Learning the Art of Journaling By Chaplain Pamelajune Anderson, D. Min.

by | Nov 7, 2019 | Featured Article | 1 comment

Journal writing is the method of recording individual thoughts, reflections, and issues on subjects that have been handed or personalized. Journal projects allocated may include your ideas on daily reflection, tasks for reading, current events, or experiments in science. Journal entries are a reflective type of writing that allows you to use them to consider and react to something you’ve read or learned.

Journal entries, however, should not simply summarize what you’ve read, nor should they concentrate solely on your emotions. Rather, they should show your capacity to carry out a critical inquiry, which involves collecting and analyzing ideas or information.

Journal writing is also a form of exploratory writing since it lets you survey different ideas and writing approaches. It’s different from a diary, in that the writing may be a little bit formal.

Conversely, every day we consume a massive amount of information, the question lies on how much of it we do remember and can use in any meaningful way. Aside from exploring our ability to write, journal writing is another strategy for learning. One of the keys to learning is to limit passive consumption of information and to begin active engagement with the ideas we create. Compare a student taking down every word the professor says with another student summarizing the information in her own words and relating the concepts  she has learned earlier: Who do you think is learning more?

One of the effective methods to strengthen learning is through reflective writing. It turns out that we can use periodic journal writing to train our attention and strengthen neural pathways. One neurologist spells out that, writing exercise can improve the consumption, processing, retention, and retrieval of data of the brain. It encourages the attentive focus of the brain, boosts long-term memory, illuminates patterns, provides the brain time for reflection, and when well-guided, becomes a source of conceptual growth and stimulus of the greatest cognition of the brain.

In several medical occupations, including physical therapy and nursing, reflective writing has also shown to enhance decision-making and critical thinking. Journals have demonstrated invaluable instruments for professionals to examine previous experiences, evaluate their behavior, and draw ideas to meet future difficulties.

Moreover, a former business consultant suggests that writing simplifies thinking. Writing improves your ideas and arguments, merge incongruent standpoints, helps you identify important information, and extracts awareness from data.

Meanwhile, keeping a journal is an extremely efficient way of improving one’s mental, emotional, and life health. Many brilliant thinkers and philosophers have used journals as a means of processing their world perceptions and developing themselves and their thoughts. Journal writing can benefit just about anyone, regardless of their way of life or their perception of the world.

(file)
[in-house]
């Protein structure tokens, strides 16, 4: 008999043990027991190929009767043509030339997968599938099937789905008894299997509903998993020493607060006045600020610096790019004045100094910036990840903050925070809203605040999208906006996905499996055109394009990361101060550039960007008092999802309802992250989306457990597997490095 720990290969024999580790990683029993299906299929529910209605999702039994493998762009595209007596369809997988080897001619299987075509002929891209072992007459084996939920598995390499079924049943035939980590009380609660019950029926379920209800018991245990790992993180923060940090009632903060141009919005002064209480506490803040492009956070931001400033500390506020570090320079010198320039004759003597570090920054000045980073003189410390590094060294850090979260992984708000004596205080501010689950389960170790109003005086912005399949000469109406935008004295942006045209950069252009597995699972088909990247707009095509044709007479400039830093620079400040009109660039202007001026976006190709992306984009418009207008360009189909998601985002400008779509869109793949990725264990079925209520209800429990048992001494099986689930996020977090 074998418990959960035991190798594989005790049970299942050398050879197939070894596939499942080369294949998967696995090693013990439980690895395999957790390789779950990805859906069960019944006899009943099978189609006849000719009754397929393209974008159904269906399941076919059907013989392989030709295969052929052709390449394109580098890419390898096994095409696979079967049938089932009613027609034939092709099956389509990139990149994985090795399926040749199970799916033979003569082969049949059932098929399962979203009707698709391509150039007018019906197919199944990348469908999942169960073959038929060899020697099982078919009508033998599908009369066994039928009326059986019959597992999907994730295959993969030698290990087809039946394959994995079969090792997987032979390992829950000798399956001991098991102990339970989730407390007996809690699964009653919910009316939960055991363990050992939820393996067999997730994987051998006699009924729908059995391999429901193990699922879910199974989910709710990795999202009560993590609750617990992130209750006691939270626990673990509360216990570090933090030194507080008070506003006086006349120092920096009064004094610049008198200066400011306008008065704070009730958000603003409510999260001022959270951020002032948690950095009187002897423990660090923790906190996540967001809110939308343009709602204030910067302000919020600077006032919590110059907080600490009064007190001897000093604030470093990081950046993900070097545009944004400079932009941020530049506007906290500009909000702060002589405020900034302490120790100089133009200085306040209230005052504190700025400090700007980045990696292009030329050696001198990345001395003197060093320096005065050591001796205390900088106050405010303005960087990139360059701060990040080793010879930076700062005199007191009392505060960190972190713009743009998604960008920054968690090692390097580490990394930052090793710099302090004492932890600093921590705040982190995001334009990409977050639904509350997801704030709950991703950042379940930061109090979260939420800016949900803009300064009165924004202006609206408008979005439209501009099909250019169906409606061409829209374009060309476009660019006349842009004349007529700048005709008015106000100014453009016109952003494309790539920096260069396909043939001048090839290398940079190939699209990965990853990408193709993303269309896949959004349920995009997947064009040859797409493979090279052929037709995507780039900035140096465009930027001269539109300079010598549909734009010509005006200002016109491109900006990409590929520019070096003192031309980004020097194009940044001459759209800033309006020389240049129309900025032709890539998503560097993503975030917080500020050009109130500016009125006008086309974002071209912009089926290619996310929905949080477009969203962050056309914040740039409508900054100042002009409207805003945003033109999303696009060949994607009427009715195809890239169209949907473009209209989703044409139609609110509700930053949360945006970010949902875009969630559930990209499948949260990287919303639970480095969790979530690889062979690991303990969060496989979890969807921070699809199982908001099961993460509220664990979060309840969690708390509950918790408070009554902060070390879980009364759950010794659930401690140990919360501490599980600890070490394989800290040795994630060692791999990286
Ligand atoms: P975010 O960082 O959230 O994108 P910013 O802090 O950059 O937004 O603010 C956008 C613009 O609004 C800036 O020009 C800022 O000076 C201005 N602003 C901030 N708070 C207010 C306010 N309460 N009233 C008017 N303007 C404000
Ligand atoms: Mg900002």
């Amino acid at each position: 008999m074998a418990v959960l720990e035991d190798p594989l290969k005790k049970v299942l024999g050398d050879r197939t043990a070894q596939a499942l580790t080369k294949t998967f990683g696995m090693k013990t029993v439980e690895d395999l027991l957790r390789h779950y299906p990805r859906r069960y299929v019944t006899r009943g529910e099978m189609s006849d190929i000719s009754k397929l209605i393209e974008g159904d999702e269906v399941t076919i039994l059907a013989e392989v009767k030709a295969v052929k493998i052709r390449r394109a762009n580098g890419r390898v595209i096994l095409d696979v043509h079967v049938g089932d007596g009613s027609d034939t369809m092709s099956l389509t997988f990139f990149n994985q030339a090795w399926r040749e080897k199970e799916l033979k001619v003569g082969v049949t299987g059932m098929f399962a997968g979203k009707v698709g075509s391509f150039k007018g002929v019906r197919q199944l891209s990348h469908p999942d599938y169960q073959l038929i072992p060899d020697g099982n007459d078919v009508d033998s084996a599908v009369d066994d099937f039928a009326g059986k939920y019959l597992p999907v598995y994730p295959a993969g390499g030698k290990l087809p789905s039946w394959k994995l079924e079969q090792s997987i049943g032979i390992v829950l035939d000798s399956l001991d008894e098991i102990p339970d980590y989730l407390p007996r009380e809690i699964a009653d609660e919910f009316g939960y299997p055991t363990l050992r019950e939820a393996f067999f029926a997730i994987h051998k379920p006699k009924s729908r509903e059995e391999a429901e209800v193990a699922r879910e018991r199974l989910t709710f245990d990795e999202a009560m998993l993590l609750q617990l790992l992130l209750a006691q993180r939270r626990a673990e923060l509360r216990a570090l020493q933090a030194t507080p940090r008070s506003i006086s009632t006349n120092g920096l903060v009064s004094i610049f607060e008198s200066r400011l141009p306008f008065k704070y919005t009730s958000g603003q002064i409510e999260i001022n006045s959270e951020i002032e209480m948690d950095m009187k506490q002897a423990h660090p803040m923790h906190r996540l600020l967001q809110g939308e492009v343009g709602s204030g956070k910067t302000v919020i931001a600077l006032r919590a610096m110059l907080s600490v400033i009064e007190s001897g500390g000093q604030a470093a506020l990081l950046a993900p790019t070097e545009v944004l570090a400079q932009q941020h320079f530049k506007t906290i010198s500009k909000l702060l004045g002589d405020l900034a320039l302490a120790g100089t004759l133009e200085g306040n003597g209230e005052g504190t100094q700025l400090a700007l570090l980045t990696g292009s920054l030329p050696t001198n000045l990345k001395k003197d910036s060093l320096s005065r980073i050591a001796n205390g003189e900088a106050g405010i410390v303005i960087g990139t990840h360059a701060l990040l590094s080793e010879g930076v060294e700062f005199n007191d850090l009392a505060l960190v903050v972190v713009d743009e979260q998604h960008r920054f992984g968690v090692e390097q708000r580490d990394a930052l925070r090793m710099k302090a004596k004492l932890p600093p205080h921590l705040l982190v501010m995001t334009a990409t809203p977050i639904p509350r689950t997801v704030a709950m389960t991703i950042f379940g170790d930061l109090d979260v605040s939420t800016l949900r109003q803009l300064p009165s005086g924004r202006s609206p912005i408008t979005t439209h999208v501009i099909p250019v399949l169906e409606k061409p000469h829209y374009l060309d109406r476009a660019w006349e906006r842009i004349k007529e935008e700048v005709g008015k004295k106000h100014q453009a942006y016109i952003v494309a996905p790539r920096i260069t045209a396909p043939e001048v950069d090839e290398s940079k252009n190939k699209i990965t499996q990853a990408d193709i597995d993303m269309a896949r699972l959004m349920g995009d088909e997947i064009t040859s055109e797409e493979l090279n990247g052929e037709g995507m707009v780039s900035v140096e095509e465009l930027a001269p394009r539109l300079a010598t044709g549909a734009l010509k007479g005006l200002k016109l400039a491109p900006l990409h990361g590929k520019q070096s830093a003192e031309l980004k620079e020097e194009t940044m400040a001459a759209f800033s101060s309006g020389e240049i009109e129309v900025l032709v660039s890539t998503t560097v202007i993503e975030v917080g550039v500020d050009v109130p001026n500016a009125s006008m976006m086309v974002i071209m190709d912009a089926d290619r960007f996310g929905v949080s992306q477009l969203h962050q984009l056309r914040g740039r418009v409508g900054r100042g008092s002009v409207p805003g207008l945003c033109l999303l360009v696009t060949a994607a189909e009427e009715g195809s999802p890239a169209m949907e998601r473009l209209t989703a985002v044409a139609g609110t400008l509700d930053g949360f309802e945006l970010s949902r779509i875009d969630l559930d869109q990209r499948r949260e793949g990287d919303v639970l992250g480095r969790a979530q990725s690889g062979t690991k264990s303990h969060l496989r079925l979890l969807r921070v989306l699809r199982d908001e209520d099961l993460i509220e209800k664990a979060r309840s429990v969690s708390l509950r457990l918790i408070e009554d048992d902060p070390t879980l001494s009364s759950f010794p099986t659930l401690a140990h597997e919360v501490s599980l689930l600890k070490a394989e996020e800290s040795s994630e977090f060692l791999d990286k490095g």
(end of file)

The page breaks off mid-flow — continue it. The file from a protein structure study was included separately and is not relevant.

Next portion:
It’s also a lengthy path to improve yourself and build the kind of life that makes sense to you. And you need a map to assist you in achieving your destination, like most lengthy trips. When you do it well, journal writing can be that map. That’s not to say that when it comes to writing in a journal, there are completely correct and completely wrong things to do, but there are things that are more efficient than others. Not everyone is going to need the same things or use the exact same processes to get where they want to be.

Journal writing can also be an effective method to drift between emotions, both good and bad. Sometimes we feel things that we don’t immediately understand. It can be all about attempting to find out why you’re sad and having a difficult time or why you love a person you love. The answers to your ‘why’ may help you figure out what decisions you can make and the emotions that you have.

Composing a journal also helps to clean up the mess inside your head. It lets you remove that mess from your mind and organize so you won’t think them over again.

A journal is also a simple way to keep track of your personal and spiritual development and encourage growth. You can recognize where you have made the right and wrong decisions, and find out how you have reached where you are now.

Journaling offers so many concrete, complementary advantages to help an individual analyze themselves, their lives, and their journey. It’s a safe place to wind up and be frank about your achievements, failures, hopes, and dreams.

1 Comment

  1. Charito

    I’ve always loved journaling. I’m ecstatic now that it’s finally caught on.


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